Via the excellent book of the above title.
Anandh Balasundaram, the managing director of AstraZeneca India, described the difference between Western and Indian consumers:
“Indian consumers are a lot more value conscious than anywhere I’ve seen. I think we always viewed it as being cost conscious, but I see it as value. They really dig into the details of what value is by asking, ‘How is this product going to change my life?’ Consumers in the U.S., for example, will spend ten dollars to try something out. But Indian consumers, they’ll ask hundreds of questions-will it do this? will it hand that?-and they ask, ‘Do I really need it?” before they spend even a small amount. So as a marketer to the Indian consumer, this constant value consciousness requires us to think hard in terms of what is the value added, as well as the differentiation you are bringing to the marketplace.”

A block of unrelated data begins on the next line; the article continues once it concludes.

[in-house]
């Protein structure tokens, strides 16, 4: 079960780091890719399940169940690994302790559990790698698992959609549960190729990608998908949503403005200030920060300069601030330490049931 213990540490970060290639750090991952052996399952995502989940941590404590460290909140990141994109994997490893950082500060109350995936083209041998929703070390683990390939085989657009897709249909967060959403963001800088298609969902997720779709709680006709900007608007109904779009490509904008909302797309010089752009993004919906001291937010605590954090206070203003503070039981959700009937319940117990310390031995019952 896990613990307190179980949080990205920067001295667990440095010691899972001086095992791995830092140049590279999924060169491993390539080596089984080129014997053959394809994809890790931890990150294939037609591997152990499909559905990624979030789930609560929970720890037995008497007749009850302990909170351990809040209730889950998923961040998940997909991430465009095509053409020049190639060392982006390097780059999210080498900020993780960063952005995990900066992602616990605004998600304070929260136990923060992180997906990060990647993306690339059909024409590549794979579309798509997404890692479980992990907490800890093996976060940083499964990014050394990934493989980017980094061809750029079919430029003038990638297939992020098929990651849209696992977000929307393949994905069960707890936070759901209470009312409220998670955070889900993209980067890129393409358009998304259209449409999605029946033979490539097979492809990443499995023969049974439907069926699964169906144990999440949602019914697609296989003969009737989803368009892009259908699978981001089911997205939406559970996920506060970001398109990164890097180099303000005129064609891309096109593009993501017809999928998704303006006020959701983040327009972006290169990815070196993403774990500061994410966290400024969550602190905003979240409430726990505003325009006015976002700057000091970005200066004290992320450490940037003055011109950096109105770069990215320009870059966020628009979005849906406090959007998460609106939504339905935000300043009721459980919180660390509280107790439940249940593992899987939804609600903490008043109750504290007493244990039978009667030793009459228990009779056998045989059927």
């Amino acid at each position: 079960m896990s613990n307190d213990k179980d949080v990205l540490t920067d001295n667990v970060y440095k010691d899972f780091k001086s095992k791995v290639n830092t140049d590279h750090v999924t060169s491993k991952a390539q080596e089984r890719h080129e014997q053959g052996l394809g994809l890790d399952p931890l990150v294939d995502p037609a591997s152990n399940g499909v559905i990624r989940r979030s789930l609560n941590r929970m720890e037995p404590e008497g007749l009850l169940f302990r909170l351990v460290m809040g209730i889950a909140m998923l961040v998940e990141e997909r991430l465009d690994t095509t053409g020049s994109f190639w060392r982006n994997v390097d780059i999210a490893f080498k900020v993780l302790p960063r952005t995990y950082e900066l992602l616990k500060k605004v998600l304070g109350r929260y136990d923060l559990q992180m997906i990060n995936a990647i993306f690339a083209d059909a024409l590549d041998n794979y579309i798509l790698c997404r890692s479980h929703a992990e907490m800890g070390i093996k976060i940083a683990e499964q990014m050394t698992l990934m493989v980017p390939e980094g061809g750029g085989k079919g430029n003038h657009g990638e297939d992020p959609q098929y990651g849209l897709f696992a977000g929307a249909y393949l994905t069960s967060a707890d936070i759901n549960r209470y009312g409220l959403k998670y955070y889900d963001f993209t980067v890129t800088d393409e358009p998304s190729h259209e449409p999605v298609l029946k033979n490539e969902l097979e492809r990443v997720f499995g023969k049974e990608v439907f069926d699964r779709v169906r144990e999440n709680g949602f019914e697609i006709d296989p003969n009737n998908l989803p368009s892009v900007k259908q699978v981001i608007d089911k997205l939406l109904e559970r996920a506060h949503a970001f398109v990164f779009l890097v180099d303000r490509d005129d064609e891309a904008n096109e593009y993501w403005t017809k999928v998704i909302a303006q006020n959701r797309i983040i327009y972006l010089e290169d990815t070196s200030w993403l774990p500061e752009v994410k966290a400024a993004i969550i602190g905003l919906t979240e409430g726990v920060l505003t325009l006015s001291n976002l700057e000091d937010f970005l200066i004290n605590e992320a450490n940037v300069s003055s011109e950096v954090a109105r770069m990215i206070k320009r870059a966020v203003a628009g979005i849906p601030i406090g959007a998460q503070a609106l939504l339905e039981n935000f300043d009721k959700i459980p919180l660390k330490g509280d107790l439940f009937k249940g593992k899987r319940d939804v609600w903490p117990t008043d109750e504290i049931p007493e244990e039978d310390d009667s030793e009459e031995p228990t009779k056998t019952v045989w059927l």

According to Guillermo Wille, managing director at General Electric in India, “the beauty of the Indian market is that it pushes you in a corner… it demands everything in the world, but cheaper and smaller.” In other words, India’s budget constrained customers have allowed the emergence of capabilities for a certain kind of innovation in India. Tata Motor’s launch of the Nano, the cheapest car in the world to make, is a prime example.